It also asked Islamabad to ban Jamat-ud-Dawa, political organisation of Lashker-e-Toiba terrorist outfit, and arrest its leaders immediately.
India is "disappointed" at Islamabad's "continuing denial of the presence of and failure to take action against jehadi groups threatening and operating against India from Pakistan and PoK," External Affairs Ministry spokesman Navtej Sarna told reporters here.
He was reacting to Musharraf's comments in a televised address last night that his country will cooperate in probe into Mumbai blasts if India provided evidence about Pakistan's link.
"If they (Pakistan) really want to convince the people of India that they are willing to work together with India against terrorism then they have to take some action immediately and they can," Sarna said.
"For example, the self-styled chief of the Hizbul Mujahideen Syed Salahuddin, who is freely roaming in Pakistan and PoK and has appeared on the same stage as many ministers of the Federal government of Pakistan, should be arrested and handed over to India," he said. Referring to Jamaat-ul-Dawa outfit, Sarna said Pakistan, instead of saying the organisation is being kept under close watch, should ban it and arrest its leaders.
Jamaat-ul-Dawa portrays itself as a social organisation although it is headed by Hafiz Mohammad Sayeed, chief of Lashker-e-Toiba terrorist outfit.
"Besides, Dawood Ibrahim, who has been listed by the UN Security Council's 1267 Committee as an individual associated with Al Qaida, should be arrested and deported to India," the spokesman said in a strong reaction to Musharraf's comments.
Sarna said if Pakistan takes action to implement the "directives" of UN Security Council, "then it will give credibility to its claim that it is willing to fight terror".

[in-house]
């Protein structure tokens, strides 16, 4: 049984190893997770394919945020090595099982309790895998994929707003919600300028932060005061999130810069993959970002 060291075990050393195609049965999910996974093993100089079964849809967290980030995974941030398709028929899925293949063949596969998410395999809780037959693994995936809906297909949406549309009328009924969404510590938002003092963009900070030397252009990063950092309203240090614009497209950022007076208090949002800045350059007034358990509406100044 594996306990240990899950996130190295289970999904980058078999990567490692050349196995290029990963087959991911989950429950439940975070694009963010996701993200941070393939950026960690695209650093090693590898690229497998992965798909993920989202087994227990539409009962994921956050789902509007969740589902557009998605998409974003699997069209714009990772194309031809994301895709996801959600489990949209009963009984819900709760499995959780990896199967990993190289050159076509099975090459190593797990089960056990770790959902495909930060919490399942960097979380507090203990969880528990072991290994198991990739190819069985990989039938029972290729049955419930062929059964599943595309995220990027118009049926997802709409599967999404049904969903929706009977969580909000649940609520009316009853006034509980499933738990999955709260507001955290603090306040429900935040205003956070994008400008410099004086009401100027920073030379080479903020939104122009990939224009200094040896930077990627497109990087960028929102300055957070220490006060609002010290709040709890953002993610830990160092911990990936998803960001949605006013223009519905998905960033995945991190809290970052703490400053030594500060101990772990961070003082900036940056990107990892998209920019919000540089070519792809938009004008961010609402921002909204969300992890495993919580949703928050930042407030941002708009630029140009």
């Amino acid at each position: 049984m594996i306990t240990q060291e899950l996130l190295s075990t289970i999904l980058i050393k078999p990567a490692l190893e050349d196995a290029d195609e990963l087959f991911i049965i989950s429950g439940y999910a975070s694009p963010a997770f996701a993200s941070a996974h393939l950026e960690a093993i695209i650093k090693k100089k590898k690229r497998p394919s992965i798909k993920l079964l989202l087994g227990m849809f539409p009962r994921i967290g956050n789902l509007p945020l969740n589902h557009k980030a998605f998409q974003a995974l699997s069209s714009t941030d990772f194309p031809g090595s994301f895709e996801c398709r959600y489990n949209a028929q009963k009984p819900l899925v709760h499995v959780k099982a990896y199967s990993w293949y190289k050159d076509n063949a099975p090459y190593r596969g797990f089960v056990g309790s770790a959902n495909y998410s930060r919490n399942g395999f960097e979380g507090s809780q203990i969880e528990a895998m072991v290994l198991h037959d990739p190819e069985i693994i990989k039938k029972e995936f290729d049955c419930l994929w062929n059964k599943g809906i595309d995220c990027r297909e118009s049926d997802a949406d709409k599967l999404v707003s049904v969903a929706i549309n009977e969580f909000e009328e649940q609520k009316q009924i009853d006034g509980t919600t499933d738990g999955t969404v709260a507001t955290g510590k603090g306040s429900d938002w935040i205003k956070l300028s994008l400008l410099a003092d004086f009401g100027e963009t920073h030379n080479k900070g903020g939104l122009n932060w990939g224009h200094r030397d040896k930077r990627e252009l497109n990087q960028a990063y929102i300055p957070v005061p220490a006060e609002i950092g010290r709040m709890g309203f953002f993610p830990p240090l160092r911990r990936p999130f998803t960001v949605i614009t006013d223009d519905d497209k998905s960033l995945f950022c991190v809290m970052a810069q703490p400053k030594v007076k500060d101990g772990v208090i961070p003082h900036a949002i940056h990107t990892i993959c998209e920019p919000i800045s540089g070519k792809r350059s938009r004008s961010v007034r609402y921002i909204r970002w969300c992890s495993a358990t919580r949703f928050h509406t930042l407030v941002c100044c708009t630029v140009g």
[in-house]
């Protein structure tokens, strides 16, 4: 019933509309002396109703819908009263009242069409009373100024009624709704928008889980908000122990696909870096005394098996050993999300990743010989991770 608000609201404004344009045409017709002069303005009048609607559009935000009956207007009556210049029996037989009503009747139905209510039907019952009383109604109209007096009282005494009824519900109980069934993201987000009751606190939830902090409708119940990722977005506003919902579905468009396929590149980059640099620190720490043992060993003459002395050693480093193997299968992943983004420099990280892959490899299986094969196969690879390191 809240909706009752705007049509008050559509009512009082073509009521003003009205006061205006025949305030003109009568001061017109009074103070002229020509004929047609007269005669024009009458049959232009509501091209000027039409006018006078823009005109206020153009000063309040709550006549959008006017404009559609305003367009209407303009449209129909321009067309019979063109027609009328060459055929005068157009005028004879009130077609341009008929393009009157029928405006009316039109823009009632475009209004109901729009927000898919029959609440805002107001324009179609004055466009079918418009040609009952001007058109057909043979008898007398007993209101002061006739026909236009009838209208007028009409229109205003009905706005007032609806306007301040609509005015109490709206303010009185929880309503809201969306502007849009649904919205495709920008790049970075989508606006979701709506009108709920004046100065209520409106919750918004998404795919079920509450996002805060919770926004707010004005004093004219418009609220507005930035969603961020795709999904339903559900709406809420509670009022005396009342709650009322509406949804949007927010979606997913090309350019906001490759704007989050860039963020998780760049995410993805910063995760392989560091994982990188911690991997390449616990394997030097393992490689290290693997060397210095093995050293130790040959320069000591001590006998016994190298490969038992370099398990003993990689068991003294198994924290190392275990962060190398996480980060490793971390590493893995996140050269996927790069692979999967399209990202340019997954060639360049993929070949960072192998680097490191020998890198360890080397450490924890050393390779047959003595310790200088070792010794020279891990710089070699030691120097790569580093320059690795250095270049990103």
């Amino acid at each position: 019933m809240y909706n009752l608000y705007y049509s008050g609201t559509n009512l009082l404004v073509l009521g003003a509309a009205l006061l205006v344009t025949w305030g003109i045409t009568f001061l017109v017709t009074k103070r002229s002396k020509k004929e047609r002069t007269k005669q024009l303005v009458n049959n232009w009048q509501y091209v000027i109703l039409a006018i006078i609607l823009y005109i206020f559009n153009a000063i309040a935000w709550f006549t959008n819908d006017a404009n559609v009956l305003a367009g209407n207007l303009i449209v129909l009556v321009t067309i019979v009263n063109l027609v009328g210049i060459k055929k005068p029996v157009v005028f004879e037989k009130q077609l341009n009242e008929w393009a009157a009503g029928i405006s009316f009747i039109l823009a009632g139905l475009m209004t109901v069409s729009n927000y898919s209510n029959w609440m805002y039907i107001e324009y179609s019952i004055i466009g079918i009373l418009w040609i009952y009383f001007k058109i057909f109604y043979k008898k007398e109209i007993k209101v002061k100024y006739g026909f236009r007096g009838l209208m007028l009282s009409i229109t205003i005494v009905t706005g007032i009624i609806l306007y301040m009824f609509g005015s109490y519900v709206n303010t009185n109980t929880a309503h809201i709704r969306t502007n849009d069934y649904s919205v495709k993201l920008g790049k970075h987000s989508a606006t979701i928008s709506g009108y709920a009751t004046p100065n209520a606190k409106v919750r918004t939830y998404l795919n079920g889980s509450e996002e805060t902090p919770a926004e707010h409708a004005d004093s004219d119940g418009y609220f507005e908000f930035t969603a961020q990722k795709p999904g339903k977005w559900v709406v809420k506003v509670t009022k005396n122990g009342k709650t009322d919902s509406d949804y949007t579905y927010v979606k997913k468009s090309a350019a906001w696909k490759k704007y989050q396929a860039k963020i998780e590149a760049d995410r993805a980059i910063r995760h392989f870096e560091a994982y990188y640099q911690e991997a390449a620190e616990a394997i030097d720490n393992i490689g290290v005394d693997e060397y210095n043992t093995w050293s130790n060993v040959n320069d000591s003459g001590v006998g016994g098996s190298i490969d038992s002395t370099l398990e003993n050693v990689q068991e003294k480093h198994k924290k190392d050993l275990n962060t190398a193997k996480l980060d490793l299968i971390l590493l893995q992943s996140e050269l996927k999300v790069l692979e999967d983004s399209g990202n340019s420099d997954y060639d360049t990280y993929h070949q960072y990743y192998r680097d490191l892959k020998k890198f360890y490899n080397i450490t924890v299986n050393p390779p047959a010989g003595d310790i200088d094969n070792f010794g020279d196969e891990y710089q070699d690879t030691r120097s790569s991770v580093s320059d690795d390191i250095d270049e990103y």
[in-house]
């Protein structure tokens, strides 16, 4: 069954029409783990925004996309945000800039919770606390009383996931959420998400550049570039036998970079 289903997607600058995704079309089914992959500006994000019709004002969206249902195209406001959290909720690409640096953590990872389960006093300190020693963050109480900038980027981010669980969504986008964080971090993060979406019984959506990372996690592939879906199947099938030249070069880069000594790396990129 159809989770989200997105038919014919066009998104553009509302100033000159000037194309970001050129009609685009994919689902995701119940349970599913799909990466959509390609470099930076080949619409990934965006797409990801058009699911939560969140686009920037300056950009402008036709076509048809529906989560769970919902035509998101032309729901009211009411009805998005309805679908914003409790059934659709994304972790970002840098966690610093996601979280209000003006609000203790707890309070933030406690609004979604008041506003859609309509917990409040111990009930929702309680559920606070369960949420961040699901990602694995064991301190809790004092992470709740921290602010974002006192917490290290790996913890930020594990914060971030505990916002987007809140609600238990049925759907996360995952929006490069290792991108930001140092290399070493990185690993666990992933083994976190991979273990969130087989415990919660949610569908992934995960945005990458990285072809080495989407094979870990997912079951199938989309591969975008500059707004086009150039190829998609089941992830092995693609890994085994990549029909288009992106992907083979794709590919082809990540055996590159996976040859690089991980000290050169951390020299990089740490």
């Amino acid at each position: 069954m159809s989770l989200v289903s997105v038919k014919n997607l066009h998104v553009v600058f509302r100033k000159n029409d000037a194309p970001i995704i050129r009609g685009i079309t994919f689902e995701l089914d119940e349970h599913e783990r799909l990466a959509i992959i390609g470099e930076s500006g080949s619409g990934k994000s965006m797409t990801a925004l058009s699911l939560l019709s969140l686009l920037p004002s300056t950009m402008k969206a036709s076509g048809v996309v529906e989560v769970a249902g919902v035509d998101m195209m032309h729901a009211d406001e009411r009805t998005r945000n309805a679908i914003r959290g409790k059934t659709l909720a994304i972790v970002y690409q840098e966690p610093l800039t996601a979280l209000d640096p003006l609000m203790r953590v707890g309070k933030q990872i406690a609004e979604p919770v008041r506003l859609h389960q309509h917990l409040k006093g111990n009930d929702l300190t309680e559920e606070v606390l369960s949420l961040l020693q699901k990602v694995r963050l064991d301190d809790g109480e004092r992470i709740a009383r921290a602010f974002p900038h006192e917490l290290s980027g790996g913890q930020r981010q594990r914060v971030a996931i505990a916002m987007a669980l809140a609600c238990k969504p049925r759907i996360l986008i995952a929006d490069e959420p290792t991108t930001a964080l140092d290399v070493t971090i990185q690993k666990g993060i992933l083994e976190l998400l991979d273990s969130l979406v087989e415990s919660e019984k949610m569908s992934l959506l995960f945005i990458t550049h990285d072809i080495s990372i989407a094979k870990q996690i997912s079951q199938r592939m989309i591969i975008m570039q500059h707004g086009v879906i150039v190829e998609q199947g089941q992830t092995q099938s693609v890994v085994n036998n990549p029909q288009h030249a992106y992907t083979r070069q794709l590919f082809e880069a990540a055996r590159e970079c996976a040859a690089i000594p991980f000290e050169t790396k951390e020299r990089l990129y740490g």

The MEA spokesman said Musharraf's claim that 'provide us evidence and we will cooperate' in Mumbai blasts probe gives India "no cause for satisfaction because in the past when we have provided evidence, there has been no practical action on Pakistan's part".
Most recently, on May 31, at the Home Secretary-level talks, India provided "quite substantial evidence" to Pakistan about the presence of terrorist groups and fugitives on its territory, he said.
"Nevertheless, in view of President Musharraf's assurance, we will continue to provide Pakistani authorities all available evidence and we will wait practical action on their part," he said. During the Home Secretary-level talks, the Indian side provided comprehensive reports of evidence of terrorist networks' involvement in violent attacks in India.
India gave a list of 35 people which included Dawood Ibrahim, Hafez Sayed, Jaish-e-Muhammad chief Masood Azhar as well as Syed Salahuddin, seeking their deportation.
Pakistan has been denying about Dawood's presence on its soil although India has provided his exact location there.
The Indian list also included the hijackers of the Kandahar flight. India identified the hijackers as Mohammad Ibrahim Athar Alvi, Zahoor Ibrahim Mistri, Shahid Akhtar Sayed, Shakir Mohammad and Azhar Yusuf.
Sarna said India was "disappointed" at Pakistan's "continuing denial" of the presence of and failure to take action against "jehadi groups threatening and operating against India from Pakistan and PoK."
With regard to the Mumbai blasts case, he said government was looking into it as also "all implications it has in political and security terms. We are taking considered action step by step."
On the dialogue process, the MEA spokesman emphasised that India remained committed to it. "But this (dialogue process) can be sustained and yield results only if Pakistan acts against terrorist groups operating from territory under its control, in accordance with its solemn commitments," he said.